• Commissioner Quintenz is pleased with proposal’s safe harbor provisions. In expressing his support for the proposed rule, Commissioner Brian Quintenz noted that the proposal would permit a foreign fund manager to satisfy the exemption’s requirement that its pool does not contain funds of U.S. investors, by complying with certain safe harbors. Quintenz further observed, "The proposal recognizes that the manner in which fund interests are sold in the real world often makes it impossible for a fund manager to make a blanket attestation that there is no U.S. investment in a given commodity pool."
  • Commissioner Behnam sees proposal as reducing regulatory burdens, but still has questions. In noting his general support for the proposal, Commissioner Rostin Behnam stated that the rule was reasonable, and would reduce regulatory burdens without sacrificing key regulatory protections. While noting that the proposed rule was drafted in observance of the high standards for exercising exemptive authority under section 4(c) of the CEA, Behnam also indicated that he had some questions and would be interested in hearing from commenters on the specific issues raised with regard to seed money as well as certain other aspects of the proposal.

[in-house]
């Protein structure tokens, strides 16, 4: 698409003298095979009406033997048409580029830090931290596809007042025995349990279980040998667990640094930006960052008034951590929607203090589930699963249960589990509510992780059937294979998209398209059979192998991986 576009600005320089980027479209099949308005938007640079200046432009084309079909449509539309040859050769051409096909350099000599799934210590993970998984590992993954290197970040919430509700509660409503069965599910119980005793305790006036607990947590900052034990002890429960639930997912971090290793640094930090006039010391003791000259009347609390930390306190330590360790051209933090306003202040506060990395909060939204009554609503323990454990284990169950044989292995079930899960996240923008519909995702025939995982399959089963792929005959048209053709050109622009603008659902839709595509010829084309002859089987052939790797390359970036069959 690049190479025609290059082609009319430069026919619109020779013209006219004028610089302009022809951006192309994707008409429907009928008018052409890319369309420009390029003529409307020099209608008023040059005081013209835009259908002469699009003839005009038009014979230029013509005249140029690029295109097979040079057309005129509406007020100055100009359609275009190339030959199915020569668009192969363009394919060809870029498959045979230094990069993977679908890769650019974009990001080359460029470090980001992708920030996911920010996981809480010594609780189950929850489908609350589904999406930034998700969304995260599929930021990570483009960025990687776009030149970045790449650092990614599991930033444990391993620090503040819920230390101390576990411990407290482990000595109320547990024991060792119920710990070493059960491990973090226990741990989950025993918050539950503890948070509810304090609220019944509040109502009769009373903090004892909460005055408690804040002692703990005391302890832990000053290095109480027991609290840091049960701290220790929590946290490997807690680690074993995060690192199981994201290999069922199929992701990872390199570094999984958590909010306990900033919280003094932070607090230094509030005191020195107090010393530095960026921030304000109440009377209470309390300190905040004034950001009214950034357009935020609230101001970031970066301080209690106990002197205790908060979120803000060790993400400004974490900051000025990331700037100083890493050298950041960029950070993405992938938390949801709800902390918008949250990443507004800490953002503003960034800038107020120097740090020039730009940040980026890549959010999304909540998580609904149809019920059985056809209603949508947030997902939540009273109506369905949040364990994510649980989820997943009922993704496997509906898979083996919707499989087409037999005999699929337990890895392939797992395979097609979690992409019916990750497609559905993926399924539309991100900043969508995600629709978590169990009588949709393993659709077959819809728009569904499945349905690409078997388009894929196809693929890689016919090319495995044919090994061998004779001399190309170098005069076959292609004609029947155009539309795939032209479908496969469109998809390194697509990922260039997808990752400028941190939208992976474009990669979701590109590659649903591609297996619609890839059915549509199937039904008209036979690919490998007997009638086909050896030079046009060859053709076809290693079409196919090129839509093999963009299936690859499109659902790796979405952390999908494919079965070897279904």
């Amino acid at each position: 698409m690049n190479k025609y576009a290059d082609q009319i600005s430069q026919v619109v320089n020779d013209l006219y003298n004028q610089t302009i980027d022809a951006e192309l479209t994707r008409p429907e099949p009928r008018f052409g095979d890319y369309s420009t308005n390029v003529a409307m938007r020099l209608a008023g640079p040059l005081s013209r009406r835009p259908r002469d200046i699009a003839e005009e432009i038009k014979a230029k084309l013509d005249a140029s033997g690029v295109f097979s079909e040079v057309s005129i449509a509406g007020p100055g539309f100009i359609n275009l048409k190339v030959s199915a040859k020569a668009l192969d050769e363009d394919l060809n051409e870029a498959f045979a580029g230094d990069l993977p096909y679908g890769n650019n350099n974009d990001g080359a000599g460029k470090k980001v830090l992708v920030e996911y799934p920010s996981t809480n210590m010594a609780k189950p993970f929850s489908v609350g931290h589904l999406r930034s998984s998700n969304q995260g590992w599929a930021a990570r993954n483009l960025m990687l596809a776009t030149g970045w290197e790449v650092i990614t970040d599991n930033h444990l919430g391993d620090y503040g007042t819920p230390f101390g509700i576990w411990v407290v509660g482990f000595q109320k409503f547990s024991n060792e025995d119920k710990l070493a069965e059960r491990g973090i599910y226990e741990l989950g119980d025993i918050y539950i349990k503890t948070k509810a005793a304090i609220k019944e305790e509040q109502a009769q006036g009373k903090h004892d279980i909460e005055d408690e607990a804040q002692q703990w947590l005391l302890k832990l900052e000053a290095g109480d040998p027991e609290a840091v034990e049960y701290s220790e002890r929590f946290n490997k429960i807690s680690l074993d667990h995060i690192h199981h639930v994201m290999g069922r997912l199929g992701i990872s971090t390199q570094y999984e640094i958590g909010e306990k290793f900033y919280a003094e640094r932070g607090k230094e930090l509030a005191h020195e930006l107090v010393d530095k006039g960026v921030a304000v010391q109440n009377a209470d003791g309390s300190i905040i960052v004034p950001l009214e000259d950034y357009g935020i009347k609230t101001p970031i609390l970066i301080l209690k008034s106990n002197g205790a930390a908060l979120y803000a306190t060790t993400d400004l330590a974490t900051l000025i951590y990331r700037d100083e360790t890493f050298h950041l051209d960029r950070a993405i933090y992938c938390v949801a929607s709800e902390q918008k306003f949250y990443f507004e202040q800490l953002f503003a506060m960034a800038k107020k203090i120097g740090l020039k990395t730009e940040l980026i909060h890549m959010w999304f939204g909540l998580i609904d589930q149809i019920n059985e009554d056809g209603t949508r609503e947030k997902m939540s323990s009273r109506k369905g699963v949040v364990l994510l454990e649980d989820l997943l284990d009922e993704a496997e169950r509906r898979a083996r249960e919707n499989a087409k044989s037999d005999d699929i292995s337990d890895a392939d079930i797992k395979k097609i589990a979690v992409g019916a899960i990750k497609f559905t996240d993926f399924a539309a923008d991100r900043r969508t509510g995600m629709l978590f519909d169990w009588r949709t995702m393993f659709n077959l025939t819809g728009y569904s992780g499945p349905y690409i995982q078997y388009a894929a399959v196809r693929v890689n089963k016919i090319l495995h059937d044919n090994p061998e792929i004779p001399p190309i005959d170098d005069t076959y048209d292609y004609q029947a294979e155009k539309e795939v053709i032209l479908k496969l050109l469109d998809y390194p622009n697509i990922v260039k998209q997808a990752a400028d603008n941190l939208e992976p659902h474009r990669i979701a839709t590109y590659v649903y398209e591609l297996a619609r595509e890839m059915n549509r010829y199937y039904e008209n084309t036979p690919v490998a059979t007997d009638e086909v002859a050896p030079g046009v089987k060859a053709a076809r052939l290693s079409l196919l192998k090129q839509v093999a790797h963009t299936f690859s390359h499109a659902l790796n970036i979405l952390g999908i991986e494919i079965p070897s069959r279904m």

• Commissioner Stump views proposed rule in keeping with important regulatory principles. In her comments, Commissioner Dawn Stump observed that the proposal was in keeping with two significant principles she has noted in connection with prior rulemaking. First, the proposed rule reflects the benefits of codifying staff relief where appropriate, as well as periodically re-visiting Commission rules. Additionally, the rule carries on the CFTC’s long tradition of deference to its international colleagues who regulate individuals and activities in their own countries where their regulatory interest is paramount.
  • Commissioner Berkovitz lauds regulatory clarity but is concerned with potential abuses. Commissioner Dan Berkovitz noted that the proposed rule addressed several specific scenarios where the registration exemption would apply, which previously had created potential uncertainty for market participants. However, Berkovitz expressed concerns that the control affiliate provision, whereby U.S. entities with U.S. investors could provide capital to non-U.S. pools, could be used to improperly evade the CPO registration and regulatory requirements. Specifically, the commissioner stated that he will be interested in reviewing comments on whether that provision is appropriate, and whether additional conditions or limitations should apply to prevent such abuse.